The Macau government began public consultations on Monday about the proposed implementation of a minimum wage for all workers – but domestic workers and disabled employees may be exempted from any statutory provisions.
The period of public consultation will end on December 27.
Wong Chi-hong, chief of the Labour Affairs Bureau, told a press conference on Sunday that the bureau would collect opinions from citizens before proposing a minimum wage. He said the focus would be on drawing up a statutory city-wide minimum wage system, Macau Daily News reported.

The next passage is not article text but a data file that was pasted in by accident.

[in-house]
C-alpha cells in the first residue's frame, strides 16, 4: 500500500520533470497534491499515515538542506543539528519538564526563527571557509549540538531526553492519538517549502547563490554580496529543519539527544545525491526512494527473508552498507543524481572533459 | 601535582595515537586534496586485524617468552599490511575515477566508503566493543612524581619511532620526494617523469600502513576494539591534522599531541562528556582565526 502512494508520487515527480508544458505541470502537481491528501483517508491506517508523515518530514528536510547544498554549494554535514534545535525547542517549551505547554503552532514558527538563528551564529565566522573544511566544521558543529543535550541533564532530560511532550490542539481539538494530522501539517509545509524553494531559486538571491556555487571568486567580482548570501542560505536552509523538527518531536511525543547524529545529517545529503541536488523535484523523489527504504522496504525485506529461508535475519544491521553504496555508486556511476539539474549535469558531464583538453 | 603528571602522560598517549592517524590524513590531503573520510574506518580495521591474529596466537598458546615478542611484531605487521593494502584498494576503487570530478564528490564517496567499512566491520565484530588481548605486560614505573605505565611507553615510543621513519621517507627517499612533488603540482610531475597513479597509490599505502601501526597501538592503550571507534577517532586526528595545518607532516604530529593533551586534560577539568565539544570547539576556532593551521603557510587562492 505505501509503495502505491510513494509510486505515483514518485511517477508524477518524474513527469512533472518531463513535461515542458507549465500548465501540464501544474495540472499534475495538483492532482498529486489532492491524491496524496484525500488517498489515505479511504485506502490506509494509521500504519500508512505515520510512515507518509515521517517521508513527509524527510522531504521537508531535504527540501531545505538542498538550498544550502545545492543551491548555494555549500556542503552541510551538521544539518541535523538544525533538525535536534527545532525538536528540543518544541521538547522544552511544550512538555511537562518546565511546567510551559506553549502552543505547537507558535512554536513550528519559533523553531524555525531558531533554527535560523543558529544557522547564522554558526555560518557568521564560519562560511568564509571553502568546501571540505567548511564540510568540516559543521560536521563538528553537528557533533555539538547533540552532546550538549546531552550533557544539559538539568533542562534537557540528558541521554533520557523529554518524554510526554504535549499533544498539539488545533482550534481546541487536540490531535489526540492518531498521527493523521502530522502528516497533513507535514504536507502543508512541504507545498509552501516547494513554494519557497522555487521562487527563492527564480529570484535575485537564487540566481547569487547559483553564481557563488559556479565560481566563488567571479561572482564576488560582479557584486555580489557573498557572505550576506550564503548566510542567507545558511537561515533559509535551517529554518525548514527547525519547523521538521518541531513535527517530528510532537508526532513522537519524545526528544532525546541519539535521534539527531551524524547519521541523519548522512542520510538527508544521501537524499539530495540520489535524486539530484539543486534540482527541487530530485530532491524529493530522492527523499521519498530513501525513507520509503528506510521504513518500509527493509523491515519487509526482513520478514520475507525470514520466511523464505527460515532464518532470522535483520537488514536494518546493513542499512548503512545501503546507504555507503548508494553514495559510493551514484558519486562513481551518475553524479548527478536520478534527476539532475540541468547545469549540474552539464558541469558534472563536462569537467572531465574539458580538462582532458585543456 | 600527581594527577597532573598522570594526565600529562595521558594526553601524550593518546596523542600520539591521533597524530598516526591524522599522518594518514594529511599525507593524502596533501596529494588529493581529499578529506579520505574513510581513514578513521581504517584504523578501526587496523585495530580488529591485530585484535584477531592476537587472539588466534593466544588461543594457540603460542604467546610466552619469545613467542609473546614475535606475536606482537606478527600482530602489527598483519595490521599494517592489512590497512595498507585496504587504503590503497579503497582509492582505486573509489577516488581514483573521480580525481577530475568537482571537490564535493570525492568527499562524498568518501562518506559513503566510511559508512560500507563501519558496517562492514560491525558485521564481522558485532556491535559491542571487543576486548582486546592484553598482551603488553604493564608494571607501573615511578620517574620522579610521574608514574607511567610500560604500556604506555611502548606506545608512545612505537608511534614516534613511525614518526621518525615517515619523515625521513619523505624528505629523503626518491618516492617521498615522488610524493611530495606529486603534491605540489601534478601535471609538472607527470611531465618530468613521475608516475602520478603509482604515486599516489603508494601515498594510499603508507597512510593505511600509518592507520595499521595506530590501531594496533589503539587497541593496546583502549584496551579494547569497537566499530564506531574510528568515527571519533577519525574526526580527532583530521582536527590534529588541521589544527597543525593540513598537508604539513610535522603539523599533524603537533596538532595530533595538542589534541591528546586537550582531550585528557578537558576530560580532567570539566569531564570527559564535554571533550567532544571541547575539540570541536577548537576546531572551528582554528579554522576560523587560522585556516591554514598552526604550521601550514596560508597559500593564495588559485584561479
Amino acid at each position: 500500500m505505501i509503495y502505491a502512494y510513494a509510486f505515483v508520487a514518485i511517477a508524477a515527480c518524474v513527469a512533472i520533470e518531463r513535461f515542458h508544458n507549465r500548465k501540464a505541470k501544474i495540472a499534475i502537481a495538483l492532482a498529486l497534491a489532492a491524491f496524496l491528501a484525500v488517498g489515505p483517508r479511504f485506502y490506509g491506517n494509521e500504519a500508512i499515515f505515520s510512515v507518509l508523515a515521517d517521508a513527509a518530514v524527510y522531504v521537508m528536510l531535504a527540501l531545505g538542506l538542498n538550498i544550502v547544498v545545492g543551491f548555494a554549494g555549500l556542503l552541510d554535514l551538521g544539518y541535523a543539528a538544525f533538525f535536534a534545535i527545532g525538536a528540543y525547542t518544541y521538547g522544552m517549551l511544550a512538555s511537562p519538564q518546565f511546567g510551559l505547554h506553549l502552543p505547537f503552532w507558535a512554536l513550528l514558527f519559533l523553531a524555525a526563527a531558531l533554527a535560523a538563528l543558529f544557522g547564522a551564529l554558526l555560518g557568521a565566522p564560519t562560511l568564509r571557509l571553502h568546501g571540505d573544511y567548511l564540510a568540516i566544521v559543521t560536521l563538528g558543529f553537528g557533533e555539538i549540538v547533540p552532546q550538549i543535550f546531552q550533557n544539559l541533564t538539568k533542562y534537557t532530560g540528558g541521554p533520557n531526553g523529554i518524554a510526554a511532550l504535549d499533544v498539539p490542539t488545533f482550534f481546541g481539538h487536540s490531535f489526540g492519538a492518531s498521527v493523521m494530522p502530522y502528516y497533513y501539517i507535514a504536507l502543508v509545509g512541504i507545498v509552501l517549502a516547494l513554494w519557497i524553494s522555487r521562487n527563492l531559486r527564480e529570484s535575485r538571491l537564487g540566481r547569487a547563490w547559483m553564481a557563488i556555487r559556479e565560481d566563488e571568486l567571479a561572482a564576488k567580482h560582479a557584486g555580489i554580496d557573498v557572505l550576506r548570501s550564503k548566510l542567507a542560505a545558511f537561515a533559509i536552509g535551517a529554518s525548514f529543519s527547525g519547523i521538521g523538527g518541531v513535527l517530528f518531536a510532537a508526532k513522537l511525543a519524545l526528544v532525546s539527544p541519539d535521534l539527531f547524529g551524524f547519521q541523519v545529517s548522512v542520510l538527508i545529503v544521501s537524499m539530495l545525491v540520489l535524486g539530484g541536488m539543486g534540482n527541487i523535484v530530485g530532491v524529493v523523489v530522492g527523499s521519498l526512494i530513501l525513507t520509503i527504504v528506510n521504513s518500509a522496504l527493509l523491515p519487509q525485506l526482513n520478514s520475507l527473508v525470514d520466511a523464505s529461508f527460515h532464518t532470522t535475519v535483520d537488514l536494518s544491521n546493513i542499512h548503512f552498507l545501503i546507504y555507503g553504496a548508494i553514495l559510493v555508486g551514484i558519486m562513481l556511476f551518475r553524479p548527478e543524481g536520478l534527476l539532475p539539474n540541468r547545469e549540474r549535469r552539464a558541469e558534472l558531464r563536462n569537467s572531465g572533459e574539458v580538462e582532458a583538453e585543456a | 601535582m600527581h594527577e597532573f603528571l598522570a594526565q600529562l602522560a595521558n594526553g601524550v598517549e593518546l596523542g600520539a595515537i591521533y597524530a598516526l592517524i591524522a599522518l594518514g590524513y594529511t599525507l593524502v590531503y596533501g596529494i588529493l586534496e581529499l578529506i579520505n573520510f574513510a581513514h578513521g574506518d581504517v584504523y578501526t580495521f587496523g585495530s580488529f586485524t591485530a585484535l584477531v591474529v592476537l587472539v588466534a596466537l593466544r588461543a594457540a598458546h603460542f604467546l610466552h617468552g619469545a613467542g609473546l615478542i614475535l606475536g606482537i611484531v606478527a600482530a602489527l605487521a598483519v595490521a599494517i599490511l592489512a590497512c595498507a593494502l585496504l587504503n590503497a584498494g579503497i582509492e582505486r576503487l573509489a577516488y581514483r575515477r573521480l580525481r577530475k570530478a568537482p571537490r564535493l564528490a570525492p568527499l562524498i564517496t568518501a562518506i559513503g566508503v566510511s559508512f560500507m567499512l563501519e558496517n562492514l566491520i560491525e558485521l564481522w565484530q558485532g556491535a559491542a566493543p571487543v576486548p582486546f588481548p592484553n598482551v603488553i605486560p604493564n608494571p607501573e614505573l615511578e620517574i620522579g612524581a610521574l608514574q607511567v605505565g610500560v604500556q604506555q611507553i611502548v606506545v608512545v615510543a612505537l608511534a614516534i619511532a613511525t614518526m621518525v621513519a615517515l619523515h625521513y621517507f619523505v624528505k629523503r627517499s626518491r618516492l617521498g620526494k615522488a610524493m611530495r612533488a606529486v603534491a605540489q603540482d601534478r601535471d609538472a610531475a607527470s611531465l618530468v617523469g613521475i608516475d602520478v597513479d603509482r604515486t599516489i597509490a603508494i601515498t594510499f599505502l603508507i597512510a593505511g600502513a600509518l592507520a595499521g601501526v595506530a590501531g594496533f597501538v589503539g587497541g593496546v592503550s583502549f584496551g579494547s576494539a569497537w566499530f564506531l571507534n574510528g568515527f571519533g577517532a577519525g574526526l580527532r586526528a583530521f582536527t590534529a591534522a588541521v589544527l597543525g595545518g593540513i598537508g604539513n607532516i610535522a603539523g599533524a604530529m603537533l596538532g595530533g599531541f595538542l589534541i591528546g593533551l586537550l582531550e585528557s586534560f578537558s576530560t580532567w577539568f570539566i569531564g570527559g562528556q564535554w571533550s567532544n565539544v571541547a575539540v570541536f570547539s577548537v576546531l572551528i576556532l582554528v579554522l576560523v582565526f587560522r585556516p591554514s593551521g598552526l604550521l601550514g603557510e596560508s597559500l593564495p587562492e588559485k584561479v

The current minimum wage for cleaners and doormen employed by the property management sector has been set at 30 Macau patacas (US$3.74) per hour since January 1, 2016.
The bureau proposed excluding domestic helpers and disabled workers from the implementation of a minimum wage, and drawing comparative steps taken in mainland China and Hong Kong.
In 2016, 44,200 workers employed in different sectors earned less than 30 Macau patacas per hour, a consultation paper showed. Some 23,600 of them were domestic workers employed under a local work-permit system known as ‘Blue Card’.
Wong said that as most domestic workers live with employers, it was difficult to set a minimum wage for them.
Meanwhile, lawmakers Wong Kit-cheng and Lei Chan U urged the government to exempt domestic workers from the consultation, saying the move would add to families’ financial burdens, Jornal Do Cidadao reported.